CANADIAN RAILWAY OFFICE OF ARBITRATION
CASE NO. 1587
Heard at Montreal, Tuesday, December 9, 1986
CANADIAN NATIONAL RAILWAY COMPANY
BROTHERHOOD OF LOCOMOTIVE ENGINEERS
Claim of Locomotive Engineer P. Langstaff of Winnipeg, Manitoba, for 50 miles runaround under the provisions of article 32.2 of Agreement 1.2.
JOINT STATEMENT OF ISSUE:
On July 3, 1983 Locomotive Engineer P. Langstaff was properly called for 0600 to man Train 818 from Winnipeg to Rainy River. Due to mechanical problems with the locomotives, Locomotive Engineer Langstaff did not depart from the diesel shop track until 0725.
Meanwhile, another Locomotive Engineer assiged to the same pool as Locomotive Engineer Langstaff, who was called subsequently, departed from the shop track at 0710.
Locomotive Engineer Langstaff submitted a claim for 50 miles under the provisions of article 32.2 of Agreement 1.2 alleging the Company had violated the provisions of article 32.1 of Agreement 1.2 by not ensuring that the locomotive engineers departed from the diesel shop track in their proper order.
The Company has declined payment of the claim.
FOR THE BROTHERHOOD: FOR THE COMPANY:
(SGD.) J. W. KONKIN (SGD.) D. C. FRALEIGH
General Chairman Assistant Vice-President, Labour Relations.
There appeared on behalf of the Company:
J. Glazer – Attorney, Law Department, Montreal
J. R. Hnatiuk – Manager, Labour Relations, Montreal
G. C. Blundell – System Labour Relations Officer, Montreal
M. C. Darby – Coordinator Transportation, Montreal
K. J. Knox – Manager, Labour Relations, Winnipeg
And on behalf of the Brotherhood:
P. S. Teskey – Counsel, Winnipeg
P. Seagris – General Chairman, Winnipeg
G. Hallé – General Chairman, Quebec
AWARD OF THE ARBITRATOR
In this case it is not disputed that Locomotive Engineer P. Langstaff was properly called in advance of another employee, Locomotive Engineer Koniaz, to man Train 818. In fact Engineer Koniaz departed Winnipeg before Engineer Langstaff because of mechanical difficulties which the latter encountered during the course of his inspection of the unit assigned to him. The Union alleges a violation of article 32.2 of the collective agreement which provides, in part, as follows:
Running of Locomotive Engineers in Pool Service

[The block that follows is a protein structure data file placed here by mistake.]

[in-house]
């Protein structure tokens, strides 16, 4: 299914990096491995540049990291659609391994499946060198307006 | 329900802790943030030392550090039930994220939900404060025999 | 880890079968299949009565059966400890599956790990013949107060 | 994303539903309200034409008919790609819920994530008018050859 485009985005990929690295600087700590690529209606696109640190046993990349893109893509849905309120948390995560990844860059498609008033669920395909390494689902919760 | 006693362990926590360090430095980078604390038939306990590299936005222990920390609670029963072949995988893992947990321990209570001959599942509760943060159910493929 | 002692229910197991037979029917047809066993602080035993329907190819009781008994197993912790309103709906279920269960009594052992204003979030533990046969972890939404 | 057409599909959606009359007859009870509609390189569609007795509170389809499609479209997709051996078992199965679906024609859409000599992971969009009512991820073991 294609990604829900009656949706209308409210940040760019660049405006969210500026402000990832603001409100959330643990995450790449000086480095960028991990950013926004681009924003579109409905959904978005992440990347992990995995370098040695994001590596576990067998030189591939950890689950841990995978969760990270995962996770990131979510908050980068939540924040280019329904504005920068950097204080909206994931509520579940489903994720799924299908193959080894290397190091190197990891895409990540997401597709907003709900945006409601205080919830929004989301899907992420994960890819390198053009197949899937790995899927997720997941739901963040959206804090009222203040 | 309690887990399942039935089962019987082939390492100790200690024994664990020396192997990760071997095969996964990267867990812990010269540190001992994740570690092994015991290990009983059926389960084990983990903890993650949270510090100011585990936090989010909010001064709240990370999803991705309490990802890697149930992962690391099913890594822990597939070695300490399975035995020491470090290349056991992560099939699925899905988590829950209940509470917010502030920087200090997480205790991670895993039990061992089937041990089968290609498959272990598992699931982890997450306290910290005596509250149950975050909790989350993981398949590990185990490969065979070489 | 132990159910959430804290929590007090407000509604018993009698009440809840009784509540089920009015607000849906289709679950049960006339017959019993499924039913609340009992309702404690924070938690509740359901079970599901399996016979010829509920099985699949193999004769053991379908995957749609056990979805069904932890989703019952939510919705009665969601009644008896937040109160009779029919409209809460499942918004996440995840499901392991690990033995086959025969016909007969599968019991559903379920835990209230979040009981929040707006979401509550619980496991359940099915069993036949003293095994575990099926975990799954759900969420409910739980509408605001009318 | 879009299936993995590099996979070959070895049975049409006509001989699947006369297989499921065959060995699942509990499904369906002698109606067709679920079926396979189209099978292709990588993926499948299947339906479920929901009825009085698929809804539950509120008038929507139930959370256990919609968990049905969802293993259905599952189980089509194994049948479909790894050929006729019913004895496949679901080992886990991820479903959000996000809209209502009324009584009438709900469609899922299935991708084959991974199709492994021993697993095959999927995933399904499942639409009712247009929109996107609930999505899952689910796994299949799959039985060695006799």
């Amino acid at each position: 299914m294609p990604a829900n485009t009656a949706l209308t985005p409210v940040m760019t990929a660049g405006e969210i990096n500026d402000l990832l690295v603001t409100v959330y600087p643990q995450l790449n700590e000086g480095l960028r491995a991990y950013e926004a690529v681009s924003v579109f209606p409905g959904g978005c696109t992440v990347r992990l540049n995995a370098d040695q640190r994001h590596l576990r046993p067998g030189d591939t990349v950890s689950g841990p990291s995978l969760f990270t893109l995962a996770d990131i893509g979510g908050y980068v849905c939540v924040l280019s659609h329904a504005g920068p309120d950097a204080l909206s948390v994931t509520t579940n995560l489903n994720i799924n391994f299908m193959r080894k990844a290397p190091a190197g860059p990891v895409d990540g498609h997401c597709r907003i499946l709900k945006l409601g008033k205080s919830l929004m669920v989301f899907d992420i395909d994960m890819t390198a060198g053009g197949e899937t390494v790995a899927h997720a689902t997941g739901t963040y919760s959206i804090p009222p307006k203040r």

32.1 Locomotive engineers in pool service will be run first-in, first-out from the shop track or change-off point on their respective subdivision or subdivisions, except as hereinafter provided.
32.2 In the application of paragraph 32.1 a locomotive engineer who is first-out and available and is runaround avoidably will be paid as outlined below and will maintain his position on the board;
Runs under 225 pay miles – 50 miles at minimum through freight rate
Runs 225 pay miles or more – actual time lost
NOTE: In the application of paragraph 32.2 "actual time lost" will be the difference between what the locomotive engineer would have earned on the tour of duty he should have been called for in his turn and the earnings of the first tour of duty for which he is called after the runaround takes place. Such difference, if any, will be charged against his total mileage in the month claim is paid.
The Union submits that the foregoing provisions entitled the grievor to leave Winnipeg first, based on the application of the "first-in, first-out" principle. The Company submits that its obligation was discharged by calling Engineer Langstaff first, as it did, and that in the circumstances he cannot be said to have been runaround. In support of its position the Company relies on CROA 885.
In the Arbitrator's view the facts of the instant case, are for practical purposes indistinguishable from those before the Arbitrator in CROA 885. There the grievor was properly called. He took charge of the unit at the designated change-off point. A routine air test disclosed a problem which resulted in a delay ultimately resolved by switching the lead engine. In the result another train, whose engineman was called subsequent to the grievor, departed Winnipeg ahead of the grievor's train. The Arbitrator found that there was no violation of article 32.1, and that the grievor had not been runaround in the circumstances of that case "any more than he would have had his train broken down enroute to be passed by one which had been called later".
In the instant case, the facts are close to identical. Engineer Langstaff was delayed because of mechanical problems discovered at the time he took charge of the locomotive, in his case, from the shop track rather than from a change-off point. During preparations for departure, like the grievor in CROA 885, he encountered mechanical difficulties. In the result, while he was called in advance of Engineer Koniaz, he was delayed in his departure, just as he might have been delayed by some unforeseen problems in midroute.
In the circumstances the Arbitrator is satisfied that the Company has applied the collective agreement consistent with the interpretation established in CROA 885, and in keeping with the provisions of article 32 of the collective agreement.
For the foregoing reasons the grievance must be dismissed.
(signed) MICHEL G. PICHER